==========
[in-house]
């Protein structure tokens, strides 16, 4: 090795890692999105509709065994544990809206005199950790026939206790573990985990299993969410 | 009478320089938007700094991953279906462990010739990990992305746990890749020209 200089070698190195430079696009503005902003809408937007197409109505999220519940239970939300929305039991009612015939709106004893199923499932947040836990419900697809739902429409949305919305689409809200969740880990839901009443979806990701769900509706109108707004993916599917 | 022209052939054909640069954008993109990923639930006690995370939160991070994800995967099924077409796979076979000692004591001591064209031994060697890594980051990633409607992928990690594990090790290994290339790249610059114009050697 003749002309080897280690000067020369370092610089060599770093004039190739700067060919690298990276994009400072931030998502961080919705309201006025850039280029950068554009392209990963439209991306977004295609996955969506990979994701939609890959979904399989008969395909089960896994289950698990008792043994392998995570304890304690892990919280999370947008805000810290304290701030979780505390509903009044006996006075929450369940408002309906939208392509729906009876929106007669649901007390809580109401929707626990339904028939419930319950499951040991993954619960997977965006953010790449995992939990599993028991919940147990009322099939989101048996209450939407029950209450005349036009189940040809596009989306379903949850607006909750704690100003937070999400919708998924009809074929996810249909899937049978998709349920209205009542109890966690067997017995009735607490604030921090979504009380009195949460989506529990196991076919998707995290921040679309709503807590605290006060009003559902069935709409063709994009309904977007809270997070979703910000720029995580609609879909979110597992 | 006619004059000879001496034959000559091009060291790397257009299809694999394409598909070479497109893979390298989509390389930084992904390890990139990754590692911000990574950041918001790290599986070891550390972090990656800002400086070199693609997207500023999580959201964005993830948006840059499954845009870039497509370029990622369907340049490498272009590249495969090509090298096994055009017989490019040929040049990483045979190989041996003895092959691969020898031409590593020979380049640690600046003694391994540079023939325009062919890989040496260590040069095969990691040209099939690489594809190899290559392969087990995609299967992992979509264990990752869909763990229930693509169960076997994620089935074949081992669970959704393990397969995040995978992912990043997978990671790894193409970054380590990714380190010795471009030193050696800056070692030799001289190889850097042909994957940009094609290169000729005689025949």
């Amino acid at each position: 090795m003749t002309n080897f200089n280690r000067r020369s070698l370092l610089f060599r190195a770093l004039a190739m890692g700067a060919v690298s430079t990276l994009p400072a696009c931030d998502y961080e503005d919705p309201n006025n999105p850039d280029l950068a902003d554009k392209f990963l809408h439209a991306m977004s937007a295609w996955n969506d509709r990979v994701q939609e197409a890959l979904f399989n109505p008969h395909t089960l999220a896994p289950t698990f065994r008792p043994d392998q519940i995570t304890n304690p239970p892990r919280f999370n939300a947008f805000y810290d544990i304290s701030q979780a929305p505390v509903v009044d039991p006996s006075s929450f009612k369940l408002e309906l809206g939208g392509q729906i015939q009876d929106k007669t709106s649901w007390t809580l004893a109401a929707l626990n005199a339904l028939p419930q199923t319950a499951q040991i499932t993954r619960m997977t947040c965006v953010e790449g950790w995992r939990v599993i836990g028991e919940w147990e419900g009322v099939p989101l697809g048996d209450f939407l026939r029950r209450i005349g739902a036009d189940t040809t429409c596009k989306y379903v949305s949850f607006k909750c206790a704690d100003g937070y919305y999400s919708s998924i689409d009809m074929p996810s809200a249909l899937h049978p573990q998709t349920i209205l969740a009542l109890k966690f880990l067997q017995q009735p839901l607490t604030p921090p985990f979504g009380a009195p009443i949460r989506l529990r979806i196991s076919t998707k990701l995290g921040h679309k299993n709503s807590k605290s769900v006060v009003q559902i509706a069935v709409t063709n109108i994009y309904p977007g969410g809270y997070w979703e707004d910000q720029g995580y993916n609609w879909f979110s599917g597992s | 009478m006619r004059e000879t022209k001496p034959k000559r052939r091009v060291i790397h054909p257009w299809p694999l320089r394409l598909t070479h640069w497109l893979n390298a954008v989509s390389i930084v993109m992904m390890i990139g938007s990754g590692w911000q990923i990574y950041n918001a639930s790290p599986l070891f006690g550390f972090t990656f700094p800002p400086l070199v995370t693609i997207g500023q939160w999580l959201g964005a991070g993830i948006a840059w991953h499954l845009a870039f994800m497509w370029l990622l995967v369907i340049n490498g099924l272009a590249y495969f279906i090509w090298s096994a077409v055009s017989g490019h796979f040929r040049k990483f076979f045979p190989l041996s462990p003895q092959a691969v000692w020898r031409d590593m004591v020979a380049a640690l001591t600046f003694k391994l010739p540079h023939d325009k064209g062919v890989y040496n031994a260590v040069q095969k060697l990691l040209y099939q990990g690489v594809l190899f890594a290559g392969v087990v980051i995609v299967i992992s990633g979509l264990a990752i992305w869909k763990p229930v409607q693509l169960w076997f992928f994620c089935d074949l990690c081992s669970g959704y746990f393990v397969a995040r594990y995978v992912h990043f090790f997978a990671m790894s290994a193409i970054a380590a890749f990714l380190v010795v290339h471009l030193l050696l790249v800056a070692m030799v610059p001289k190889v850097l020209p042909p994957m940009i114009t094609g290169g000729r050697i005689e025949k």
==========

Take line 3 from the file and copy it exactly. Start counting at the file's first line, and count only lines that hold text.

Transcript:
């Amino acid at each position: 090795m003749t002309n080897f200089n280690r000067r020369s070698l370092l610089f060599r190195a770093l004039a190739m890692g700067a060919v690298s430079t990276l994009p400072a696009c931030d998502y961080e503005d919705p309201n006025n999105p850039d280029l950068a902003d554009k392209f990963l809408h439209a991306m977004s937007a295609w996955n969506d509709r990979v994701q939609e197409a890959l979904f399989n109505p008969h395909t089960l999220a896994p289950t698990f065994r008792p043994d392998q519940i995570t304890n304690p239970p892990r919280f999370n939300a947008f805000y810290d544990i304290s701030q979780a929305p505390v509903v009044d039991p006996s006075s929450f009612k369940l408002e309906l809206g939208g392509q729906i015939q009876d929106k007669t709106s649901w007390t809580l004893a109401a929707l626990n005199a339904l028939p419930q199923t319950a499951q040991i499932t993954r619960m997977t947040c965006v953010e790449g950790w995992r939990v599993i836990g028991e919940w147990e419900g009322v099939p989101l697809g048996d209450f939407l026939r029950r209450i005349g739902a036009d189940t040809t429409c596009k989306y379903v949305s949850f607006k909750c206790a704690d100003g937070y919305y999400s919708s998924i689409d009809m074929p996810s809200a249909l899937h049978p573990q998709t349920i209205l969740a009542l109890k966690f880990l067997q017995q009735p839901l607490t604030p921090p985990f979504g009380a009195p009443i949460r989506l529990r979806i196991s076919t998707k990701l995290g921040h679309k299993n709503s807590k605290s769900v006060v009003q559902i509706a069935v709409t063709n109108i994009y309904p977007g969410g809270y997070w979703e707004d910000q720029g995580y993916n609609w879909f979110s599917g597992s | 009478m006619r004059e000879t022209k001496p034959k000559r052939r091009v060291i790397h054909p257009w299809p694999l320089r394409l598909t070479h640069w497109l893979n390298a954008v989509s390389i930084v993109m992904m390890i990139g938007s990754g590692w911000q990923i990574y950041n918001a639930s790290p599986l070891f006690g550390f972090t990656f700094p800002p400086l070199v995370t693609i997207g500023q939160w999580l959201g964005a991070g993830i948006a840059w991953h499954l845009a870039f994800m497509w370029l990622l995967v369907i340049n490498g099924l272009a590249y495969f279906i090509w090298s096994a077409v055009s017989g490019h796979f040929r040049k990483f076979f045979p190989l041996s462990p003895q092959a691969v000692w020898r031409d590593m004591v020979a380049a640690l001591t600046f003694k391994l010739p540079h023939d325009k064209g062919v890989y040496n031994a260590v040069q095969k060697l990691l040209y099939q990990g690489v594809l190899f890594a290559g392969v087990v980051i995609v299967i992992s990633g979509l264990a990752i992305w869909k763990p229930v409607q693509l169960w076997f992928f994620c089935d074949l990690c081992s669970g959704y746990f393990v397969a995040r594990y995978v992912h990043f090790f997978a990671m790894s290994a193409i970054a380590a890749f990714l380190v010795v290339h471009l030193l050696l790249v800056a070692m030799v610059p001289k190889v850097l020209p042909p994957m940009i114009t094609g290169g000729r050697i005689e025949k």